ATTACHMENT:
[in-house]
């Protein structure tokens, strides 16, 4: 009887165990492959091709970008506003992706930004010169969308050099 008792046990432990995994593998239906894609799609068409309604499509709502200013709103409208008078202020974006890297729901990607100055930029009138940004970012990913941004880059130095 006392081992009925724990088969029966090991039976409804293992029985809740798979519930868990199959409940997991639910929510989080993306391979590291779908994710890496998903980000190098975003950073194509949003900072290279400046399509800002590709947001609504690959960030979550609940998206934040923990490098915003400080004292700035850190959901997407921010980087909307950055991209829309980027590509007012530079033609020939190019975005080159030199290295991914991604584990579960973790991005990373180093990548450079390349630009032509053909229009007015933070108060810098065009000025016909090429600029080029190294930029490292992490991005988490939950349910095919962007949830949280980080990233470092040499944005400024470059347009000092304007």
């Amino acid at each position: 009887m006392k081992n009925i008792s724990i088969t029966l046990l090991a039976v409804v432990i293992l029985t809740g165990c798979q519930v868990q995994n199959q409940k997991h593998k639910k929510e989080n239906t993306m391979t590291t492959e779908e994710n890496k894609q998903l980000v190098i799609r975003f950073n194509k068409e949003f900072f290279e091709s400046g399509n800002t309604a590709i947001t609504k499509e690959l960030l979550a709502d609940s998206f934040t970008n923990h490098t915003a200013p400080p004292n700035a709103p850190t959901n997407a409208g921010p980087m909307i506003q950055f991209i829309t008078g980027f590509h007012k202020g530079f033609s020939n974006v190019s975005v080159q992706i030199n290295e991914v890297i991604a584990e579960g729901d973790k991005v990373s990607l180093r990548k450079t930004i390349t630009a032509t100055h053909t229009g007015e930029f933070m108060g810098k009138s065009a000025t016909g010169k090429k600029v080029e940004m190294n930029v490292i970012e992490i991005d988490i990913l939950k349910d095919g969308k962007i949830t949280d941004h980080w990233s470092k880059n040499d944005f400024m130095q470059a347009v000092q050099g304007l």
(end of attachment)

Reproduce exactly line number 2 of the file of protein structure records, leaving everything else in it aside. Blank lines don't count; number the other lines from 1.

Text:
């Protein structure tokens, strides 16, 4: 009887165990492959091709970008506003992706930004010169969308050099 008792046990432990995994593998239906894609799609068409309604499509709502200013709103409208008078202020974006890297729901990607100055930029009138940004970012990913941004880059130095 006392081992009925724990088969029966090991039976409804293992029985809740798979519930868990199959409940997991639910929510989080993306391979590291779908994710890496998903980000190098975003950073194509949003900072290279400046399509800002590709947001609504690959960030979550609940998206934040923990490098915003400080004292700035850190959901997407921010980087909307950055991209829309980027590509007012530079033609020939190019975005080159030199290295991914991604584990579960973790991005990373180093990548450079390349630009032509053909229009007015933070108060810098065009000025016909090429600029080029190294930029490292992490991005988490939950349910095919962007949830949280980080990233470092040499944005400024470059347009000092304007």